July 23, 2020
With IoT technology rapidly advancing, the UK government is looking to stay ahead of the curve and ensure its security before it’s continuing deployment across industries.
A recent update revealed that it would be setting up a new regulatory body to enforce IoT security laws. The body’s remit could include actions such as temporarily banning sales during product testing, completely banning products found to be insecure and issuing recall notices, among other regulatory behaviours. Additionally, they could potentially apply to the court for an order of confiscation and destruction of a device deemed to be particularly dangerous.
This follows the Department for Culture, Media and Sport’s proposed legislation on IoT security, which it published at the beginning of the year. This law would require three specific security requirements for all Smart/IoT devices sold in the UK:
- Unique passwords for each device, which could not be vulnerable to a factory reset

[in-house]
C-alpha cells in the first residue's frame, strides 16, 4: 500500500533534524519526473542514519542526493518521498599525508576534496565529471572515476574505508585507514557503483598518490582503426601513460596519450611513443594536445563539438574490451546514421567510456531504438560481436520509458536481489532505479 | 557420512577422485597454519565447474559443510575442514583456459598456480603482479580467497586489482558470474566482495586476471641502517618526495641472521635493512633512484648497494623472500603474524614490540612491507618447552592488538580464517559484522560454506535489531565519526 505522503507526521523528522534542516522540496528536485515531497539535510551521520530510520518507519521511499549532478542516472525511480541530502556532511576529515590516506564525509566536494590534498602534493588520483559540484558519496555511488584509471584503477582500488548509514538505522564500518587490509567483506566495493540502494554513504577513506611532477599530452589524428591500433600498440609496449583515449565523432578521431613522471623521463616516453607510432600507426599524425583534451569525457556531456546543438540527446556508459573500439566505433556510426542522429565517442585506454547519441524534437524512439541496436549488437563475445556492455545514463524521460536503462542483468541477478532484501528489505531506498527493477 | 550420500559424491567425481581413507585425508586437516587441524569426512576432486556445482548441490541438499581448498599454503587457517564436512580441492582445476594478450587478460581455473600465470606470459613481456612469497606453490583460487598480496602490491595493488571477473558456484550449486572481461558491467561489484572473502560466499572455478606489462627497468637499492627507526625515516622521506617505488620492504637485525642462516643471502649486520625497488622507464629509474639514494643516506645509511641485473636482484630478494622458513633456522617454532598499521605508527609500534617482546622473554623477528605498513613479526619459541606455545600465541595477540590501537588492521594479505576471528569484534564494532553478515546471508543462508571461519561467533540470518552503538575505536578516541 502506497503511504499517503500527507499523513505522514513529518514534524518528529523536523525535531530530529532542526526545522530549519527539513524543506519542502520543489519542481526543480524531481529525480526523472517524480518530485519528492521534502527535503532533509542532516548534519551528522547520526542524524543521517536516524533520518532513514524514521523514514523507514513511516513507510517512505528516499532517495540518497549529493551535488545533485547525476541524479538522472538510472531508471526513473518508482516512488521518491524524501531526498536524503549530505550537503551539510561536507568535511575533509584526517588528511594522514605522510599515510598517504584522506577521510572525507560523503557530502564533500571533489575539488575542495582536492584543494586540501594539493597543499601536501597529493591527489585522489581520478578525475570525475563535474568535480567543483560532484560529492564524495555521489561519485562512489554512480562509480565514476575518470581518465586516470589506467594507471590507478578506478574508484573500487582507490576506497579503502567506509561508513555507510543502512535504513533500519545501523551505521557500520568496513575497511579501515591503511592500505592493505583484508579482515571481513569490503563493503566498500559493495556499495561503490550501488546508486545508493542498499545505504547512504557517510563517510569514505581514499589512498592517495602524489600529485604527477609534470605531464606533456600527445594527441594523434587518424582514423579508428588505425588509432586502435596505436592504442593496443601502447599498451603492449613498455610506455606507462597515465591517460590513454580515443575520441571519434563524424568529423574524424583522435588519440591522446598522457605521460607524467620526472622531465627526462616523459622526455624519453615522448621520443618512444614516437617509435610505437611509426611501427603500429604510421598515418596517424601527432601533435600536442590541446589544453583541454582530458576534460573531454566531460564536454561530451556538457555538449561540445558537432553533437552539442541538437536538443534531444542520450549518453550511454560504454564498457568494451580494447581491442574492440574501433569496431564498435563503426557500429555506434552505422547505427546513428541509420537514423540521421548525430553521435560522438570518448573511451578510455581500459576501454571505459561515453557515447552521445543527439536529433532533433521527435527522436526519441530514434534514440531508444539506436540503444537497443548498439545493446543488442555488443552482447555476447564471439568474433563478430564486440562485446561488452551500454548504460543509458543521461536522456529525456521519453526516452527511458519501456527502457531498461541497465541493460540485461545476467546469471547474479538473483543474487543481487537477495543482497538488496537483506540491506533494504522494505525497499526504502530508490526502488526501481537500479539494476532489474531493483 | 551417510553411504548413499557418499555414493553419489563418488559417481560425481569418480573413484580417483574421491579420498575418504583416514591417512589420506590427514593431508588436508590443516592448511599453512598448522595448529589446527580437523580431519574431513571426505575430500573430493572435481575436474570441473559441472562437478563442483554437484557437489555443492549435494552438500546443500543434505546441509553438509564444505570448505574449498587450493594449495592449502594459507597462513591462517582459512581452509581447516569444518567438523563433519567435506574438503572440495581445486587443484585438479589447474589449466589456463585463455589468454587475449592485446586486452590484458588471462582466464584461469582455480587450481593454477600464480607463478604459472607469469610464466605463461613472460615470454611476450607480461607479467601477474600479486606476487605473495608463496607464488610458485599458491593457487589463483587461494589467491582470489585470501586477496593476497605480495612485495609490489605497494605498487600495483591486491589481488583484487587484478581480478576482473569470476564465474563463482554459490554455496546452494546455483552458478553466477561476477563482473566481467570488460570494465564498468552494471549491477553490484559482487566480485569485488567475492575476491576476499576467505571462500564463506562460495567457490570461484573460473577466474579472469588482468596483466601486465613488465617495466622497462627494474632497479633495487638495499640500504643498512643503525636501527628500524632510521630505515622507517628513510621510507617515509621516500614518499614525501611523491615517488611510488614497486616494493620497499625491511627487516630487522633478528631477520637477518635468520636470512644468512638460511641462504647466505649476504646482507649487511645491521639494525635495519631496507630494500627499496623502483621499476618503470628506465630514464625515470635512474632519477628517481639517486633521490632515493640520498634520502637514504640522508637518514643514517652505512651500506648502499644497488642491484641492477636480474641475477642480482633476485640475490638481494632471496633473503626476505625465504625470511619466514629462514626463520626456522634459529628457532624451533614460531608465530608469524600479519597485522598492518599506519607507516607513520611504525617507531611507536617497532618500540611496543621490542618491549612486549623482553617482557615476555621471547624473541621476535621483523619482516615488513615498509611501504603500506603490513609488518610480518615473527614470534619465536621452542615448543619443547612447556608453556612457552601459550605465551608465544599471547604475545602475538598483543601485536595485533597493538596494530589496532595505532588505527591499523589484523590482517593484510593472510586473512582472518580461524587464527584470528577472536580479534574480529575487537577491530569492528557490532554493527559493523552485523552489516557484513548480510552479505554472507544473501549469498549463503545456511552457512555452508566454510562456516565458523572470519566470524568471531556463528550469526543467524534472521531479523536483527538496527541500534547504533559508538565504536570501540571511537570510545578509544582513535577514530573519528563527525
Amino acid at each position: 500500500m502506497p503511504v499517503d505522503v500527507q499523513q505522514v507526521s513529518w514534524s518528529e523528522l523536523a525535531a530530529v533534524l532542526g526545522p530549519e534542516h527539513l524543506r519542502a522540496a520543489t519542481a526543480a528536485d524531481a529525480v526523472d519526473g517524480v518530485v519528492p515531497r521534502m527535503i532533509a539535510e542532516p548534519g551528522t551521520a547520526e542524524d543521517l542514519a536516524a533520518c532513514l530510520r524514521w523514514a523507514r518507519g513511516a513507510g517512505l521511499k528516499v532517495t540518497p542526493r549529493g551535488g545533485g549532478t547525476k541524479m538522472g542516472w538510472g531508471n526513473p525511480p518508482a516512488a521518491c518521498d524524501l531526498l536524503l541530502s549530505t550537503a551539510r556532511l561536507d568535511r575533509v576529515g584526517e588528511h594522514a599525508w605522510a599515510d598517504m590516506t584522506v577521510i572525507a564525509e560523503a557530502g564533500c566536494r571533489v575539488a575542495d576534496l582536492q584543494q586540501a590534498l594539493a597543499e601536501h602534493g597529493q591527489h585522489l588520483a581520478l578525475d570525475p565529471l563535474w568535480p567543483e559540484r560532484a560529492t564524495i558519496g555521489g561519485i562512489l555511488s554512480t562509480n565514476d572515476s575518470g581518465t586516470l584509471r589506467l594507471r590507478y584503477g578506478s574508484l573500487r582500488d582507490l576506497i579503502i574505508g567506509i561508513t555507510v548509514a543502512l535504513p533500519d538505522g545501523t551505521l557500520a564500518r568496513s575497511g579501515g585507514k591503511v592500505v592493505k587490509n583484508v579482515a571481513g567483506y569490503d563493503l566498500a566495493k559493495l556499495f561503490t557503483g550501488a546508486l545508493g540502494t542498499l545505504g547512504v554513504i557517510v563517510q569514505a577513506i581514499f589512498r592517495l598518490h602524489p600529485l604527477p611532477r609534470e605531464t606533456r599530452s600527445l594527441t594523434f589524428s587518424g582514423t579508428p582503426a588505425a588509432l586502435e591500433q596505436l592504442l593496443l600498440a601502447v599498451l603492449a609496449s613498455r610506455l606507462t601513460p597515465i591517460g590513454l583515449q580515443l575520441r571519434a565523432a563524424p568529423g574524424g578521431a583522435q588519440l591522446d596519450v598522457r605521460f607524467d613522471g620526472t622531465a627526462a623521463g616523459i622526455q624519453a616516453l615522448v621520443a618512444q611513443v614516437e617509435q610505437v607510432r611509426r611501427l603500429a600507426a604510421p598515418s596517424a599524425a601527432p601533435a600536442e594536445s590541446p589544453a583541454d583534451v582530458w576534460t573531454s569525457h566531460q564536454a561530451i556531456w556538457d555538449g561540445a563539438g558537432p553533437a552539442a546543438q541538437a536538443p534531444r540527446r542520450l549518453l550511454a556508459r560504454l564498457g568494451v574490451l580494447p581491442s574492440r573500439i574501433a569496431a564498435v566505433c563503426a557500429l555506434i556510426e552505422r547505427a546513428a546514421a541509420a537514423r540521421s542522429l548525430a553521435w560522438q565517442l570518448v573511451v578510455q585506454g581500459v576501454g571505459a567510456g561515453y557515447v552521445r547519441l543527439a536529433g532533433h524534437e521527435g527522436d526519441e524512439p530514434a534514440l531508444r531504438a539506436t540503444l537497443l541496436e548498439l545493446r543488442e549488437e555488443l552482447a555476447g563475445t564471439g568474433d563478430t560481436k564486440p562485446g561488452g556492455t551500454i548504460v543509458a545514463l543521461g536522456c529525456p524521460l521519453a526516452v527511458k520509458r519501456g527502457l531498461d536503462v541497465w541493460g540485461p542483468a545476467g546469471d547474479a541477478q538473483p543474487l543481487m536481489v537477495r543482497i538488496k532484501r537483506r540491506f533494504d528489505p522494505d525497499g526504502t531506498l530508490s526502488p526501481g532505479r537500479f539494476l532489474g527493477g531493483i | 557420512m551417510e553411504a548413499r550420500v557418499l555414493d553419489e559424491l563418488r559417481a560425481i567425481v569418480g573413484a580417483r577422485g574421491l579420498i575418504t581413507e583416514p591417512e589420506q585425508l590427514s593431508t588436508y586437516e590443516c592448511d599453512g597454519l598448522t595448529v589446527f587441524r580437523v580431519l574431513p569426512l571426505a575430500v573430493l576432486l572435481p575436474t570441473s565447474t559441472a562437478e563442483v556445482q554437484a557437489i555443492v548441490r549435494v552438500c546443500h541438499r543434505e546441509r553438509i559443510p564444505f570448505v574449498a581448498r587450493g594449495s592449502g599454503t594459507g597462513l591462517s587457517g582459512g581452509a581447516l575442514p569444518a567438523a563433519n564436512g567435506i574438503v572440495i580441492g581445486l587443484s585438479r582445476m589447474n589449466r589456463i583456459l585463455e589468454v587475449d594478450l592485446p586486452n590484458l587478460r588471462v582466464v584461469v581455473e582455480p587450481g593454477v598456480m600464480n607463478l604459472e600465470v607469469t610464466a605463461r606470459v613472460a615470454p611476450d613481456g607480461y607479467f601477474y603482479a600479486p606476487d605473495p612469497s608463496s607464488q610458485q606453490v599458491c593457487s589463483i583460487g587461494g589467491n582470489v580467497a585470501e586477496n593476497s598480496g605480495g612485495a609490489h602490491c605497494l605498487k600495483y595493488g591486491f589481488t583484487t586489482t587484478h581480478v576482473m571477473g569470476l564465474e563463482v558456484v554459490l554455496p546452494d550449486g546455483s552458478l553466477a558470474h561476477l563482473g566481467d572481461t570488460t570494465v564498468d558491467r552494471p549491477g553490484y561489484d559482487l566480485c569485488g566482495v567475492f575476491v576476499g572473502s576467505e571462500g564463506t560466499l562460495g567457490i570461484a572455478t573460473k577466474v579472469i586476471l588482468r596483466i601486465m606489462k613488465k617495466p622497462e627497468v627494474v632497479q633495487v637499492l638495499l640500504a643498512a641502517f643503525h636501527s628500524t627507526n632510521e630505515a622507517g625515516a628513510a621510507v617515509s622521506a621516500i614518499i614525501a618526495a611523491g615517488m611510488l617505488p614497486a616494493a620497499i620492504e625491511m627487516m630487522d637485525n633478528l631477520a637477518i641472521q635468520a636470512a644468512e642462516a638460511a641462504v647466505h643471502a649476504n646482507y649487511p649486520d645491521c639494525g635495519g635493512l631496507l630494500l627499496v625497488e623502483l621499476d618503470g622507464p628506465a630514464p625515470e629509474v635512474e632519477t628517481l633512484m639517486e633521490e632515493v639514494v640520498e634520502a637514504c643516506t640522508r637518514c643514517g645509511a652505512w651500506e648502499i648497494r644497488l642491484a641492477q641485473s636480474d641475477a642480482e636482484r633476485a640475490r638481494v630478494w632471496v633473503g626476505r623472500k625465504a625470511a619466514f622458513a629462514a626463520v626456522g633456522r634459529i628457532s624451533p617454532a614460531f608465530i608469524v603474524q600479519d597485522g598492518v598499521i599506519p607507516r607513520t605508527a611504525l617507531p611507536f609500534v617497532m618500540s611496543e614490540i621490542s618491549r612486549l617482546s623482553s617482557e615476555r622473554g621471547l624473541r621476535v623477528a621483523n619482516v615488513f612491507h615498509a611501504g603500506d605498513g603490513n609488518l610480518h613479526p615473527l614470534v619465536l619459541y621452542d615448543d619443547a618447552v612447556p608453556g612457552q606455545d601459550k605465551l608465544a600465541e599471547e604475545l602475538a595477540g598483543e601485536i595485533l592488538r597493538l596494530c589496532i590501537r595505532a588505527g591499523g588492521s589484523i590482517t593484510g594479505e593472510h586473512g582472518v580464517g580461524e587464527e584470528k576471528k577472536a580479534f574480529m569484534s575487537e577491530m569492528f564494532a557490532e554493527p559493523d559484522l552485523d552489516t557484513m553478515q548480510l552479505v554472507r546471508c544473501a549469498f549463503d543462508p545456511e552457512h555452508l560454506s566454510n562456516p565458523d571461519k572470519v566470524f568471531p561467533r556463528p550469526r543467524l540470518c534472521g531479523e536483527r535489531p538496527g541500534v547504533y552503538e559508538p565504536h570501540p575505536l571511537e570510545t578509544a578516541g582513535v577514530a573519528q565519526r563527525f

- An easy contact point to the manufacturer, to report any bugs or security vulnerabilities
- A stated minimum amount of time that updates will be available, which can be easily found by consumers or clients
Of course, these standards may be difficult to enforce as many IoT devices are manufactured and sold abroad. However, with the UK’s recent involvement in the global ETSI standard for consumer IoT devices, it is clear that they are keen to try to keep up with cyber security standards and legislation.
20 billion smart devices already in circulation – but only about 13% of those have basic cyber security safeguards built-in. As consumer products can be an easy entry point for cyber attackers – exemplified by notorious cyberattacks such as the 2018 Mi-Cam Baby Monitor hack – it is imperative to provide security solutions strong enough to mitigate any vulnerability.
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